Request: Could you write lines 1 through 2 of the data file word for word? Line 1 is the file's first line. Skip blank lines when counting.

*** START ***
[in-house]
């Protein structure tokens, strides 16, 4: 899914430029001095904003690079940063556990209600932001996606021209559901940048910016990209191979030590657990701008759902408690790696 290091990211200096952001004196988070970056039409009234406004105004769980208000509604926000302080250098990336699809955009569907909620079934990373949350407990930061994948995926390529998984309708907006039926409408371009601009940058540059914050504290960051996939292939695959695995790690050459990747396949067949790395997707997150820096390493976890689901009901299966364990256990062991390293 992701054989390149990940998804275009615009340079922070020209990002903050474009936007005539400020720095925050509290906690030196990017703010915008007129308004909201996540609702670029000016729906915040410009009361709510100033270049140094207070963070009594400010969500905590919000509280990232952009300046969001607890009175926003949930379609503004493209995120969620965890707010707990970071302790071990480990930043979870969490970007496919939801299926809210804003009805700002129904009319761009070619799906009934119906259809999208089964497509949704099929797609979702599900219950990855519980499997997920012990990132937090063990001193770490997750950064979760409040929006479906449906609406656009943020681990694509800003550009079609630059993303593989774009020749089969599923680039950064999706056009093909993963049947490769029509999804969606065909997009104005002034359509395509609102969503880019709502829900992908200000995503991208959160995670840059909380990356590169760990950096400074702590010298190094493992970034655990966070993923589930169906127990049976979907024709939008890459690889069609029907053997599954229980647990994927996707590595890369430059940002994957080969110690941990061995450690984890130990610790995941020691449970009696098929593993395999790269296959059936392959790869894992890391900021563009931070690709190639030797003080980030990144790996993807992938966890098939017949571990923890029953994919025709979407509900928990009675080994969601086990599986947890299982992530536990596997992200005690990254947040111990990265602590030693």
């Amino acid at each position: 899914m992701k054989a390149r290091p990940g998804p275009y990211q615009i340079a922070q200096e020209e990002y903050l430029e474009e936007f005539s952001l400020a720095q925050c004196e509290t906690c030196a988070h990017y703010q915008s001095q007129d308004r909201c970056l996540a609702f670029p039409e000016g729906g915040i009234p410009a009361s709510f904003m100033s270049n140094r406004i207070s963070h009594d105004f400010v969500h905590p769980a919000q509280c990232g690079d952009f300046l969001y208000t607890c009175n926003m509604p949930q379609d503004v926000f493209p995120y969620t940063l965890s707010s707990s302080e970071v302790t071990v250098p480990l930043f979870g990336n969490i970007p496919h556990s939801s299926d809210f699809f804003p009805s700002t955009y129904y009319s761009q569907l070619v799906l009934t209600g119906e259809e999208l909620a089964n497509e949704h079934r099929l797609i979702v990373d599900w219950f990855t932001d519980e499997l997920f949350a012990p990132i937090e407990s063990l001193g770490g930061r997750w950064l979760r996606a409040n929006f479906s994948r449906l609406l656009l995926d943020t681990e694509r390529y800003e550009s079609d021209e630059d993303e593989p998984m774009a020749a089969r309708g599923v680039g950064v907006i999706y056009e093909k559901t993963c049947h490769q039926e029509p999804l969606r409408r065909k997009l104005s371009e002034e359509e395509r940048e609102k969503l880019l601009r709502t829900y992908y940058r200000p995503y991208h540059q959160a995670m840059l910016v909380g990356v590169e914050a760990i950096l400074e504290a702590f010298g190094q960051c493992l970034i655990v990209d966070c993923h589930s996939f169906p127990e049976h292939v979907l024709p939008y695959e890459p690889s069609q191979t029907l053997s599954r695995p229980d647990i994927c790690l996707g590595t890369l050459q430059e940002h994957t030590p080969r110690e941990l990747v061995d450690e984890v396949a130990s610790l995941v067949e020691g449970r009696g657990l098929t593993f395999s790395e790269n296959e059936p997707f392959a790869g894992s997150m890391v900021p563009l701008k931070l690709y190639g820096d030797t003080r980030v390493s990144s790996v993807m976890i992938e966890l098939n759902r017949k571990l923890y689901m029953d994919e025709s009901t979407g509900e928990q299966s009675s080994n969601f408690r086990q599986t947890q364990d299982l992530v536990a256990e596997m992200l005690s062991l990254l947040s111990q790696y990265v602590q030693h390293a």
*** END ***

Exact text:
[in-house]
């Protein structure tokens, strides 16, 4: 899914430029001095904003690079940063556990209600932001996606021209559901940048910016990209191979030590657990701008759902408690790696 290091990211200096952001004196988070970056039409009234406004105004769980208000509604926000302080250098990336699809955009569907909620079934990373949350407990930061994948995926390529998984309708907006039926409408371009601009940058540059914050504290960051996939292939695959695995790690050459990747396949067949790395997707997150820096390493976890689901009901299966364990256990062991390293 992701054989390149990940998804275009615009340079922070020209990002903050474009936007005539400020720095925050509290906690030196990017703010915008007129308004909201996540609702670029000016729906915040410009009361709510100033270049140094207070963070009594400010969500905590919000509280990232952009300046969001607890009175926003949930379609503004493209995120969620965890707010707990970071302790071990480990930043979870969490970007496919939801299926809210804003009805700002129904009319761009070619799906009934119906259809999208089964497509949704099929797609979702599900219950990855519980499997997920012990990132937090063990001193770490997750950064979760409040929006479906449906609406656009943020681990694509800003550009079609630059993303593989774009020749089969599923680039950064999706056009093909993963049947490769029509999804969606065909997009104005002034359509395509609102969503880019709502829900992908200000995503991208959160995670840059909380990356590169760990950096400074702590010298190094493992970034655990966070993923589930169906127990049976979907024709939008890459690889069609029907053997599954229980647990994927996707590595890369430059940002994957080969110690941990061995450690984890130990610790995941020691449970009696098929593993395999790269296959059936392959790869894992890391900021563009931070690709190639030797003080980030990144790996993807992938966890098939017949571990923890029953994919025709979407509900928990009675080994969601086990599986947890299982992530536990596997992200005690990254947040111990990265602590030693």